Building the Digital Lincoln  •  digital history project, september 2009

“The Lincoln-Douglas Debates” by Matthew Pinsker

Opposed by a president from his own party, Senator Stephen Douglas (D, Illinois) began the year in 1858 uncertain about his upcoming reelection. Some leaders of the new Republican Party saw this as a great opportunity. Horace Greeley, a leading Republican newspaper editor from New York, talked openly about the possibility of accepting Douglas into the Republican Party. But Abraham Lincoln, a lawyer and party organizer in Springfield, Illinois, objected. So did many Illinois Republicans who were troubled by the idea of Douglas as their new standard-bearer. They had opposed him so often in the past on various policy matters, especially on the question of slavery expansion into the western territories, that they fiercely resisted Greeley’s suggestion.

Lincoln-Douglas Debates                                     Pinsker, p. 2

On June 16, 1858, the Illinois Republican convention, meeting at the State House in Springfield, endorsed former congressman Lincoln as their “first and only choice” for U.S. Senate. The endorsement of Lincoln was unprecedented. State legislatures were responsible for selecting U.S. senators, and there was no tradition of convention nominations or popular senatorial campaigns. Whatever campaign did take place in 1858 would have to be an indirect one. Democrats did not make any nominations, but most of their legislative candidates pledged to support Douglas. “I shall have my hands full,” Douglas said after learning that Lincoln had been nominated to face him. He discovered how full only after returning to Illinois and finding that Lincoln planned to follow him around the state. Lincoln was even suggesting as many as 50 debates. Annoyed but not intimidated, Douglas agreed to what he called seven “joint discussions.”

Lincoln-Douglas Debates                                    Pinsker, p. 3

The first debate between Douglas and Lincoln occurred in Ottawa, Illinois on August 21, 1858. The town’s population literally doubled overnight as more than 10,000 people arrived to hear the candidates. Banners were everywhere. The diverse crowd strained to hear the open-air debate. Leading Chicago newspapers paid shorthand reporters to take down every word and wired reports across the country. After that first debate, Lincoln admitted, “The fire flew some.” Douglas had been on the attack, accusing his opponent of various sins, especially for being too radical on the slavery question, a charge that Lincoln struggled to deny. A week later in Freeport, Lincoln appeared stronger, putting Douglas on the defensive with questions about his views on slavery.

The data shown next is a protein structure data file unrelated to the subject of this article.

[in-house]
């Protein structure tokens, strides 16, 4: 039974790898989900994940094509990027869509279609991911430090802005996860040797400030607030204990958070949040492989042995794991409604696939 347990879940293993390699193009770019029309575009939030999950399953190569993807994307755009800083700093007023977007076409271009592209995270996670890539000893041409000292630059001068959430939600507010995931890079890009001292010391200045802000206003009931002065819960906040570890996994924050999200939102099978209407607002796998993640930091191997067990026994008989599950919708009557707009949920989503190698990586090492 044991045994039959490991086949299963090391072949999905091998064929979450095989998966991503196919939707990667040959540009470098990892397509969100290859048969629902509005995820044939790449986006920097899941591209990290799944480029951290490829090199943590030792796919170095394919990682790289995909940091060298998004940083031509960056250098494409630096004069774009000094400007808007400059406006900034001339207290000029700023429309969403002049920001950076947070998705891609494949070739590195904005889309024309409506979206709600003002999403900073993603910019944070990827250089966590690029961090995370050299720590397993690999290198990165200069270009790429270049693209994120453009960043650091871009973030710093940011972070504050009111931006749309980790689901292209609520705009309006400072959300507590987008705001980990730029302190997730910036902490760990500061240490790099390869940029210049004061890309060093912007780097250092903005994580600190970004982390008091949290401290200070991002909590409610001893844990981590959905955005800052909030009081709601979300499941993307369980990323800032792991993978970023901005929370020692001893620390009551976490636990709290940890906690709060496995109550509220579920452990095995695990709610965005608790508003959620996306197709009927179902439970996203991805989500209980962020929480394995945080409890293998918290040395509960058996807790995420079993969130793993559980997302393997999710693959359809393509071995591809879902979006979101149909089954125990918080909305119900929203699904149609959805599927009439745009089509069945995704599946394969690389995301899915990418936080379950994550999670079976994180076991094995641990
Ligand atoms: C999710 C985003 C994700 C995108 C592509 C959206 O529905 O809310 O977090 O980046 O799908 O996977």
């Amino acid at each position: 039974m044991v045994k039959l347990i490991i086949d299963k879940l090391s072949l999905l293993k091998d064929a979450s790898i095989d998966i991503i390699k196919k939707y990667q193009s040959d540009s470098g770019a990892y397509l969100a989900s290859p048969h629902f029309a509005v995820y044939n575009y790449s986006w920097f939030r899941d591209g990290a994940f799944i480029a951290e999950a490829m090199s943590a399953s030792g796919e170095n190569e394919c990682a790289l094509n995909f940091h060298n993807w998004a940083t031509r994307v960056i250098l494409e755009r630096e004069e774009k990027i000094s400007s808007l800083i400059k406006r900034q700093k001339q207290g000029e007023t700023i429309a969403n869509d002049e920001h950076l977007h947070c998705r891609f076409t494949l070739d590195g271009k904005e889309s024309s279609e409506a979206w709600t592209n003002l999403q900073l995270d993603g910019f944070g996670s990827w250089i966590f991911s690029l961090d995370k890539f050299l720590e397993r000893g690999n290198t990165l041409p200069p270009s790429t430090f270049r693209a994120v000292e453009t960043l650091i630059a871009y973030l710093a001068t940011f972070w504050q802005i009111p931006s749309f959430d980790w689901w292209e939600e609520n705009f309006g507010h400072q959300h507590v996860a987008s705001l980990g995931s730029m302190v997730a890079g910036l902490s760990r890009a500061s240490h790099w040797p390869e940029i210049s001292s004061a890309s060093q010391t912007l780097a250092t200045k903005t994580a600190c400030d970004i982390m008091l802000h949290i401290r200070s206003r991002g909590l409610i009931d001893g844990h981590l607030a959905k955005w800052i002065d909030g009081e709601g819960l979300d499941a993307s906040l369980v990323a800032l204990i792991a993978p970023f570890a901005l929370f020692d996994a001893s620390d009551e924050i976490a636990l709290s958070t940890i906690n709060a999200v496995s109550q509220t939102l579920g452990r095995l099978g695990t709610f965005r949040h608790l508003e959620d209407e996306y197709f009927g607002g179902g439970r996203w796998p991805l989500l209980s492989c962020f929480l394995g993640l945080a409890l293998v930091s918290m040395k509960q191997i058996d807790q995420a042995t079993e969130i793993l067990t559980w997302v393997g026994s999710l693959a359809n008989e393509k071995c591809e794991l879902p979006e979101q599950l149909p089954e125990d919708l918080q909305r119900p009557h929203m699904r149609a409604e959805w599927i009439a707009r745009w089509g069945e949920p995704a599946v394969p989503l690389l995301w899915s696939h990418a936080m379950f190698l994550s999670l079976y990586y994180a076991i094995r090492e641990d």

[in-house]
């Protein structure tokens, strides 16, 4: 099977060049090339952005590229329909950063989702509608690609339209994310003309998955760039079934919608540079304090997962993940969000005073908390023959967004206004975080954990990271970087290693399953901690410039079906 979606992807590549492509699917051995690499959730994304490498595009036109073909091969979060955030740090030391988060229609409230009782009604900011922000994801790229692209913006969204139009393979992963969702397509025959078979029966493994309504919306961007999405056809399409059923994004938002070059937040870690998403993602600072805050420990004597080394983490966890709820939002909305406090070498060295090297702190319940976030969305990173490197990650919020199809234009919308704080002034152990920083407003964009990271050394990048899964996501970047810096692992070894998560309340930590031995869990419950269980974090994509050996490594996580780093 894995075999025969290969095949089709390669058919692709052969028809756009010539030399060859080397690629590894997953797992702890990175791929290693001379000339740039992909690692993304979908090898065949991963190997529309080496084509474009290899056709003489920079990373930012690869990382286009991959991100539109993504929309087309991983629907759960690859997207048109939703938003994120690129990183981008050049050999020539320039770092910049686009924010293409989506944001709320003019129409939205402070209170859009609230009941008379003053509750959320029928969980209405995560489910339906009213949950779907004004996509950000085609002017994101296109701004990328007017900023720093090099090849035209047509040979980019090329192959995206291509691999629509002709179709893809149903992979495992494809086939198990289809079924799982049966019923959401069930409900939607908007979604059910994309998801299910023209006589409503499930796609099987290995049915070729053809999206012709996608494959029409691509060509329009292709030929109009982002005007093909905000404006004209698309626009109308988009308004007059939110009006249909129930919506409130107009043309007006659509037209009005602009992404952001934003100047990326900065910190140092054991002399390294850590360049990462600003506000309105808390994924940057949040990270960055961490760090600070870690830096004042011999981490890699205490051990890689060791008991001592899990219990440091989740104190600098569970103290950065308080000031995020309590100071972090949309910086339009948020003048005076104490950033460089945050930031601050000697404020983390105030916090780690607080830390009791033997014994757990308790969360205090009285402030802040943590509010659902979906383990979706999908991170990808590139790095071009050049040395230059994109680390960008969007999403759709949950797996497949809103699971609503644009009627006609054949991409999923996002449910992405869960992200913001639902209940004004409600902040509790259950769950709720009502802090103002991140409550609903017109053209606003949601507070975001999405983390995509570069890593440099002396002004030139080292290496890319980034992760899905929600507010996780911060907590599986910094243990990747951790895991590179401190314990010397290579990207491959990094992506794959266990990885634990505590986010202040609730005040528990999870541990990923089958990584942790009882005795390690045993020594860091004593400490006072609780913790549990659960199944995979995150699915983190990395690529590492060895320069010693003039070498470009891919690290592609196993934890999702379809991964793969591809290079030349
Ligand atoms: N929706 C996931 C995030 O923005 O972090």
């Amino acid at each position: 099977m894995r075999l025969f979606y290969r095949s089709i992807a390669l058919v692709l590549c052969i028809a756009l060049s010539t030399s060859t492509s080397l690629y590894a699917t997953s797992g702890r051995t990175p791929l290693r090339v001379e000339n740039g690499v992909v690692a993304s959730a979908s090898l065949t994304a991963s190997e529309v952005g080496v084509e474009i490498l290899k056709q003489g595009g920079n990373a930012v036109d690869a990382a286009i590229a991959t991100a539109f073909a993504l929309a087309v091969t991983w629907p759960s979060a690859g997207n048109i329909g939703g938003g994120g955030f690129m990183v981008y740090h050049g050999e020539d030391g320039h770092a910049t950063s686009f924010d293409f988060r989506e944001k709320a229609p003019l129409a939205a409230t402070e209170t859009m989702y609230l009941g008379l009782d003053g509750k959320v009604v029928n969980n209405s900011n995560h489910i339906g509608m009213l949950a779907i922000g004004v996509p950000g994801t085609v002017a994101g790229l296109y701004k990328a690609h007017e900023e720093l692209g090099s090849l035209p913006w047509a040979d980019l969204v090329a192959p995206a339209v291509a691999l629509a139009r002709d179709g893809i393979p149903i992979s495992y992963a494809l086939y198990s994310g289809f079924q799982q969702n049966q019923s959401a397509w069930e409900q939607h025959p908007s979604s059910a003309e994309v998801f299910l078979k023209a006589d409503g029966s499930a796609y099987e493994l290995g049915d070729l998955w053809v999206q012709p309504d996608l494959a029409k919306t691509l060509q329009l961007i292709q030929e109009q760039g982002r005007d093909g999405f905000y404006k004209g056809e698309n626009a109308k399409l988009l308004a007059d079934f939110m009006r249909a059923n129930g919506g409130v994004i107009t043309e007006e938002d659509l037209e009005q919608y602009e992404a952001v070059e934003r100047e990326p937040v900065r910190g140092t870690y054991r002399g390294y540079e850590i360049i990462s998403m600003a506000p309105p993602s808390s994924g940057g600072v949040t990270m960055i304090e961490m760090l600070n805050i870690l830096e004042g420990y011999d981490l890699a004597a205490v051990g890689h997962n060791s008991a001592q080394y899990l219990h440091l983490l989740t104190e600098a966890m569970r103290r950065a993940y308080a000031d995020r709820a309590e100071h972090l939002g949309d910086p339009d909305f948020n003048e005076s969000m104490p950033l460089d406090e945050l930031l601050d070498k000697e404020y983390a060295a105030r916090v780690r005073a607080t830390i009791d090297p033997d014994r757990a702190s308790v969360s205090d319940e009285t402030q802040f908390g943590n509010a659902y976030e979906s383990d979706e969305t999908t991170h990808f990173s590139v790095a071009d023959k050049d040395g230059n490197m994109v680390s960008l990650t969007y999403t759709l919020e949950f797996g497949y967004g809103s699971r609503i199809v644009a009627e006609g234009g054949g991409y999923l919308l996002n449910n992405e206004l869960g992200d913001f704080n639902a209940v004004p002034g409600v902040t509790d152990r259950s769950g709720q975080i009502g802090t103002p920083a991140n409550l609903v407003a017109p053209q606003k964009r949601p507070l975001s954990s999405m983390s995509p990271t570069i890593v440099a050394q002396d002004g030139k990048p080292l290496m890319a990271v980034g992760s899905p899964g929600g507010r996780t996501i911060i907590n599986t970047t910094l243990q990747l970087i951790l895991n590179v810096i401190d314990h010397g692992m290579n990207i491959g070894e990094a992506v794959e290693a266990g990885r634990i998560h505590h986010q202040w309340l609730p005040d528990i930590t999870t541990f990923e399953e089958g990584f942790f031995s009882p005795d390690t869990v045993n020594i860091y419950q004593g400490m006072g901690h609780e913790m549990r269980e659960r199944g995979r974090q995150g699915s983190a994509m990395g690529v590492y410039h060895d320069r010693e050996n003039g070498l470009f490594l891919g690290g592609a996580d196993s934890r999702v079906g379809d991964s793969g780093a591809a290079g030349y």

Lincoln-Douglas Debates                                    Pinsker, p. 4

By the Jonesboro encounter in mid-September, a pattern was clear. Even though Illinois had no slaves, the 1858 Lincoln-Douglas debates focused exclusively on the fate of slavery. Douglas argued that white people should decide for themselves whether or not to allow it, while Lincoln claimed slavery was immoral and should eventually be abolished. The remaining four debates occurred across central Illinois in what was the most contested belt of the election. Lincoln and Douglas met in Charleston, Galesburg, Quincy and Alton. Douglas led off the final debate in Alton on October 15, 1858 by highlighting his independence and claiming that Lincoln’s House Divided doctrine was a “slander upon the immortal framers of our constitution.” He predicted national destruction if the Republicans prevailed. Lincoln replied by arguing that the real “issue” of the contest was “the eternal struggle” between “right and wrong.”

Lincoln-Douglas Debates                                  Pinsker, p. 5

Nobody knows for sure what impact the great debates had on the 1858 Illinois elections. Republicans won the majority of popular votes in the legislative contests, but since not all legislators were up for election and because the apportionment of seats was imperfect, Democrats retained control of the General Assembly and succeeded in reelecting Douglas. Many observers described the results as a tremendous personal victory for Douglas, because he had not only defeated Lincoln, but also challenged a sitting president from his own party. Lincoln, on the other hand, saw the deepening divisions among Democrats as a good sign for Republicans. “The question is not half-settled,” he assured friends after the contest.

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